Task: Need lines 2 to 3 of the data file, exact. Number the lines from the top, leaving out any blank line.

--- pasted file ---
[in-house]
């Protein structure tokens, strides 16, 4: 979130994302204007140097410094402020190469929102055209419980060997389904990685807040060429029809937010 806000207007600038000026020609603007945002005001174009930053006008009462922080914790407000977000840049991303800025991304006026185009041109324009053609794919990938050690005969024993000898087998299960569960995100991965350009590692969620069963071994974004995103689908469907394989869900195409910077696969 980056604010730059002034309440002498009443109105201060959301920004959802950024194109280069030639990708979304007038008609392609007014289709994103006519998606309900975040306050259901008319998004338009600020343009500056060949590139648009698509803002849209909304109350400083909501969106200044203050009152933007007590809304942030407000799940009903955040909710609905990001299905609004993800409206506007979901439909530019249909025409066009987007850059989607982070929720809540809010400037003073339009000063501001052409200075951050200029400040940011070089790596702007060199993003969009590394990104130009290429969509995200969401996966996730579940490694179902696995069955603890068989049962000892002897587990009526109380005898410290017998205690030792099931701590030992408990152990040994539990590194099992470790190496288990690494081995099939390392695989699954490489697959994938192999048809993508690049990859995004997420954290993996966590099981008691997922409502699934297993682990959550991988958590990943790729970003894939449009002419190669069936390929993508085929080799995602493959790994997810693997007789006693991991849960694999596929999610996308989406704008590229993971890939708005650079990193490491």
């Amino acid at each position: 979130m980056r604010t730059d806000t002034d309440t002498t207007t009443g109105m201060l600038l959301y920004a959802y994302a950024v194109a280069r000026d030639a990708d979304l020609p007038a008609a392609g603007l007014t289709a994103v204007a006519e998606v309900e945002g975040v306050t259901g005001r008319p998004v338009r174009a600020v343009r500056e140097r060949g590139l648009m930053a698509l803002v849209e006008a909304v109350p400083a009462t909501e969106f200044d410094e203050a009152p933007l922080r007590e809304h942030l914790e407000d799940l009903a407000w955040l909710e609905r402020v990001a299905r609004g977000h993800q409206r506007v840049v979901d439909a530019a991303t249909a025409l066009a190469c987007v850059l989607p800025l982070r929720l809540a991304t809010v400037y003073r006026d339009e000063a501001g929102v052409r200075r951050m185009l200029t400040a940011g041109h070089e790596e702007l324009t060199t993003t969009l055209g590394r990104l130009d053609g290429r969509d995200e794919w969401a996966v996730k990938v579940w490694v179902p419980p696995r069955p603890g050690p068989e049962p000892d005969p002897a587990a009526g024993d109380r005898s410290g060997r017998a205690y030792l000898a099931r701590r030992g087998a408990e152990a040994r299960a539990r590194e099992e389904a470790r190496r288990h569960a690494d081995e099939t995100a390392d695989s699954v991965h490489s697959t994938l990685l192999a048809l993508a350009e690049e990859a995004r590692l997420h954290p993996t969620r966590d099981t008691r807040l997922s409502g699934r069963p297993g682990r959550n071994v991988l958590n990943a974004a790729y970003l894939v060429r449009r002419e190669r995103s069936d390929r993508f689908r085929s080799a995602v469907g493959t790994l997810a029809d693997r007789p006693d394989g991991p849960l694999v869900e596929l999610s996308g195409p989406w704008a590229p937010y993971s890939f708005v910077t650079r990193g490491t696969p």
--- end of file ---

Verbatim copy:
């Protein structure tokens, strides 16, 4: 979130994302204007140097410094402020190469929102055209419980060997389904990685807040060429029809937010 806000207007600038000026020609603007945002005001174009930053006008009462922080914790407000977000840049991303800025991304006026185009041109324009053609794919990938050690005969024993000898087998299960569960995100991965350009590692969620069963071994974004995103689908469907394989869900195409910077696969 980056604010730059002034309440002498009443109105201060959301920004959802950024194109280069030639990708979304007038008609392609007014289709994103006519998606309900975040306050259901008319998004338009600020343009500056060949590139648009698509803002849209909304109350400083909501969106200044203050009152933007007590809304942030407000799940009903955040909710609905990001299905609004993800409206506007979901439909530019249909025409066009987007850059989607982070929720809540809010400037003073339009000063501001052409200075951050200029400040940011070089790596702007060199993003969009590394990104130009290429969509995200969401996966996730579940490694179902696995069955603890068989049962000892002897587990009526109380005898410290017998205690030792099931701590030992408990152990040994539990590194099992470790190496288990690494081995099939390392695989699954490489697959994938192999048809993508690049990859995004997420954290993996966590099981008691997922409502699934297993682990959550991988958590990943790729970003894939449009002419190669069936390929993508085929080799995602493959790994997810693997007789006693991991849960694999596929999610996308989406704008590229993971890939708005650079990193490491």
């Amino acid at each position: 979130m980056r604010t730059d806000t002034d309440t002498t207007t009443g109105m201060l600038l959301y920004a959802y994302a950024v194109a280069r000026d030639a990708d979304l020609p007038a008609a392609g603007l007014t289709a994103v204007a006519e998606v309900e945002g975040v306050t259901g005001r008319p998004v338009r174009a600020v343009r500056e140097r060949g590139l648009m930053a698509l803002v849209e006008a909304v109350p400083a009462t909501e969106f200044d410094e203050a009152p933007l922080r007590e809304h942030l914790e407000d799940l009903a407000w955040l909710e609905r402020v990001a299905r609004g977000h993800q409206r506007v840049v979901d439909a530019a991303t249909a025409l066009a190469c987007v850059l989607p800025l982070r929720l809540a991304t809010v400037y003073r006026d339009e000063a501001g929102v052409r200075r951050m185009l200029t400040a940011g041109h070089e790596e702007l324009t060199t993003t969009l055209g590394r990104l130009d053609g290429r969509d995200e794919w969401a996966v996730k990938v579940w490694v179902p419980p696995r069955p603890g050690p068989e049962p000892d005969p002897a587990a009526g024993d109380r005898s410290g060997r017998a205690y030792l000898a099931r701590r030992g087998a408990e152990a040994r299960a539990r590194e099992e389904a470790r190496r288990h569960a690494d081995e099939t995100a390392d695989s699954v991965h490489s697959t994938l990685l192999a048809l993508a350009e690049e990859a995004r590692l997420h954290p993996t969620r966590d099981t008691r807040l997922s409502g699934r069963p297993g682990r959550n071994v991988l958590n990943a974004a790729y970003l894939v060429r449009r002419e190669r995103s069936d390929r993508f689908r085929s080799a995602v469907g493959t790994l997810a029809d693997r007789p006693d394989g991991p849960l694999v869900e596929l999610s996308g195409p989406w704008a590229p937010y993971s890939f708005v910077t650079r990193g490491t696969p």